The Vanishing American ‘Starter Home’

Rising land costs, expensive materials, and onerous building and lot size requirements are making it harder to build small, affordable ‘starter homes’ in the United States.

Read Time: 2 minutes

September 28, 2022, 11:00 AM PDT

By Diana Ionescu @aworkoffiction

First-Time Buyers

rSnapshotPhotos / Shutterstock

For decades, the American Dream of homeownership rested on the concept of the ‘starter home:’ a simple, affordable, single-family house theoretically within financial reach of young people and families just starting out. But as Emily Badger writes in the New York Times, that path is increasingly closed off to most American households.

The nation has a deepening shortage of housing. But, more specifically, there isn’t enough of this housing: small, no-frills homes that would give a family new to the country or a young couple with student debt a foothold to build equity.

The rise in the cost of homes is due to a variety of factors, Badger continues. “Land costs have risen steeply in booming parts of the country. Construction materials and government fees have become more expensive. And communities nationwide are far more prescriptive today than decades ago about what housing should look like and how big it must be.” In some cases, requirements mandated by local ordinances raise the cost of construction.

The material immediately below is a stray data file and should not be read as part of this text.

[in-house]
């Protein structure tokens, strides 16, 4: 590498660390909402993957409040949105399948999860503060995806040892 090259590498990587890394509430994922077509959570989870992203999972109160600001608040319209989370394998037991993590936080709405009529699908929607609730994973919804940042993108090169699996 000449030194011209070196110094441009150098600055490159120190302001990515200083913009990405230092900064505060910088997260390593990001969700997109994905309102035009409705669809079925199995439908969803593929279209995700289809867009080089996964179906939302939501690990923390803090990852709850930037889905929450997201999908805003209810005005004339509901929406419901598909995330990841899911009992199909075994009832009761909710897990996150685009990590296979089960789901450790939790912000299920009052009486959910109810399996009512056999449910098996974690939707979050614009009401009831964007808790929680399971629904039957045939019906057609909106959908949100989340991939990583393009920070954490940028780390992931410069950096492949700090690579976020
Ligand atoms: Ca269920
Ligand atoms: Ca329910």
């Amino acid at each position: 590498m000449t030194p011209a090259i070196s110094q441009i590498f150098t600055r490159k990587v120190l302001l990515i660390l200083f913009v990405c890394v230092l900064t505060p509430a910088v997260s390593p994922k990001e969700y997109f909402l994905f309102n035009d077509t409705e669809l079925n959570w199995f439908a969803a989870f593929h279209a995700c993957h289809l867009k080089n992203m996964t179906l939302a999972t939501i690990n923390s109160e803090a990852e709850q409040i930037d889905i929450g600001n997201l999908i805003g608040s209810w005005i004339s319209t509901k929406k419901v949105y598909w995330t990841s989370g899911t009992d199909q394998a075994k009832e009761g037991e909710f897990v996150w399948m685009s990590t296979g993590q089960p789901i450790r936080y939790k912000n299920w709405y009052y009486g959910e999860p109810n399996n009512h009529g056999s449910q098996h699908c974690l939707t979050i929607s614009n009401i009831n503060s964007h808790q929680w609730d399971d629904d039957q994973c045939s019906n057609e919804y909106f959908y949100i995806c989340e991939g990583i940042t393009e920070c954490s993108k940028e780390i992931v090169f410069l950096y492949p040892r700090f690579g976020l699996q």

Today, many builders say it’s becoming impossible to build small, low-cost homes on increasingly expensive land. Solutions include permitting the construction of more than one housing unit on a parcel and encouraging a variety of housing types such as townhomes, bungalows, and other ‘missing middle’ housing. “In the early 20th century, communities were effectively using all kinds of models to solve for affordable, entry-level housing. But the arrival of the car enabled people to move further out, and new planning ideas declared what would be built there.” With the midcentury suburban model growing more and more unsustainable, the future may well involve looking to the past.

Sunday, September 25, 2022 in The New York Times


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